Notwithstanding Fife's arguments to the contrary, 15 U.S.C. §§ 78s(d)(2) and 78y apply to him. First, Fife asserts that § 78s(d)(2) does not apply because it incorporates § 78s(d)(1), which references "final disciplinary sanction[s] [imposed] on any person associated with a member," 15 U.S.C. § 78s(d)(1) (emphasis added), but he was never a FINRA "associated person" nor otherwise under FINRA's jurisdiction. But an agency always has "the primary authority . . . to determine its own jurisdiction."1 Fed. Power Comm'n v. La. Power & Light Co., 406 U.S. 621, 647 (1972) (internal quotation marks, alteration, and citation omitted). 

Second, Fife asserts that § 78y does not apply because it provides appeal procedures for "[a] person aggrieved by a final order of the Commission," 15 U.S.C. § 78y(a)(1), but here there was no SEC "final order." Under the doctrine of exhaustion of administrative remedies, "a party may not seek federal judicial review of an adverse administrative determination until the party has first sought all possible relief within the agency itself." Beharry v. Ashcroft, 329 F.3d 51, 56 (2d Cir. 2003) (internal quotation marks and citation omitted). We have held the exhaustion requirement to apply to review of disciplinary actions by self-regulatory organizations, such as FINRA. See Barbara v. N.Y. Stock Exch., Inc., 99 F.3d 49, 57 (2d Cir. 1996), abrogated on other grounds by Merrill Lynch, Pierce, Fenner & Smith Inc. v. Manning, 578 U.S. 374 (2016); MFS Sec. Corp. v. S.E.C., 380 F.3d 611, 621-22 (2d Cir. 2004). Here, the reason there is no SEC final order is because Fife chose not to appeal the FINRA disciplinary action and thus failed to exhaust. He cannot now use that decision to skirt the statute's prescribed review process. 2 Accordingly, Fife is subject to the Exchange Act's administrative-and judicial-review scheme, and we affirm the district court's conclusion that it lacked subject-matter jurisdiction to hear his claim.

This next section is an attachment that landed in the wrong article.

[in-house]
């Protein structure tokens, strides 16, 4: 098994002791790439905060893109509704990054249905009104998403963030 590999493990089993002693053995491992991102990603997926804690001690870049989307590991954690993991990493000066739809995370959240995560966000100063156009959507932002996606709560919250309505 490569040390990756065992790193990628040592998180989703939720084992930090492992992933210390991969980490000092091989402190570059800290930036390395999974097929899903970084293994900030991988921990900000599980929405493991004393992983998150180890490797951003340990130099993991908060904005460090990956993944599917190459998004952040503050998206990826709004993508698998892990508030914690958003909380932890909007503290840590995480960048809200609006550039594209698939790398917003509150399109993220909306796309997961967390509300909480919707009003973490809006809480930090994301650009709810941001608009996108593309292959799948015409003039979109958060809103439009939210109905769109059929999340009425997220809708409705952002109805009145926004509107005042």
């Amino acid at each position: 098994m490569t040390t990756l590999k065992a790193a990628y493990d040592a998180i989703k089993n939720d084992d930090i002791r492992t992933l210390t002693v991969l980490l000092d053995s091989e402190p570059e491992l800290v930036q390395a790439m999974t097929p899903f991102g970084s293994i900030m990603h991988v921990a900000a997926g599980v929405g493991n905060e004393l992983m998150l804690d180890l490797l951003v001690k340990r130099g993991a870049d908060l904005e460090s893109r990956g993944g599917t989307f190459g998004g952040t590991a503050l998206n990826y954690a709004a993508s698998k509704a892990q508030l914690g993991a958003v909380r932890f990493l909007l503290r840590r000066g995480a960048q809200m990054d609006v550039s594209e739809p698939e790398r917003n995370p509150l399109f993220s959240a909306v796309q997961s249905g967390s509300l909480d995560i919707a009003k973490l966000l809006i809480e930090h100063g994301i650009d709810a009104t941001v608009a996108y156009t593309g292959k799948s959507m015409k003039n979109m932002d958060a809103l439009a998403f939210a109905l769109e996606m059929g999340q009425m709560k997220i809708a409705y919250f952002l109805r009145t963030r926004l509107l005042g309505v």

= = =

Footnote 1: Moreover, Fife's challenge to his classification as an "associated person" is not the sort of "constitutional claim[] . . . outside the [SEC's] competence and expertise" that the Supreme Court has permitted to bypass the Exchange Act's exclusive review scheme. See Free Enter. Fund v. Pub. Co. Acct. Oversight Bd., 561 U.S. 477, 489-91 (2010). Whether Fife is an "associated person" under the Exchange Act is a fact-bound issue well within the competence and expertise of FINRA and the SEC to resolve in the first instance.

Footnote 2: Although the district court declined to reach the issue of exhaustion, Fife's failure to exhaust after the FINRA bar and suspension is relevant to the jurisdictional question of whether there is a "final order of the Commission" subject to the exclusive review procedures of the Exchange Act, 15 U.S.C. § 78y.

Bill Singer's Comment

Compliments to Fife's lawyers from Gusrae Kaplan Nusbaum PLLC:
  • Martin H. Kaplan and 
  • Kari Parks
Kaplan and Parks seemed to have been asked to sit down in the middle of a chess game and play out an endgame that seemed likely to end in checkmate no matter their move. Fife's losing position was played as ably as possible. As best I can tell, he sure as hell got his money's worth!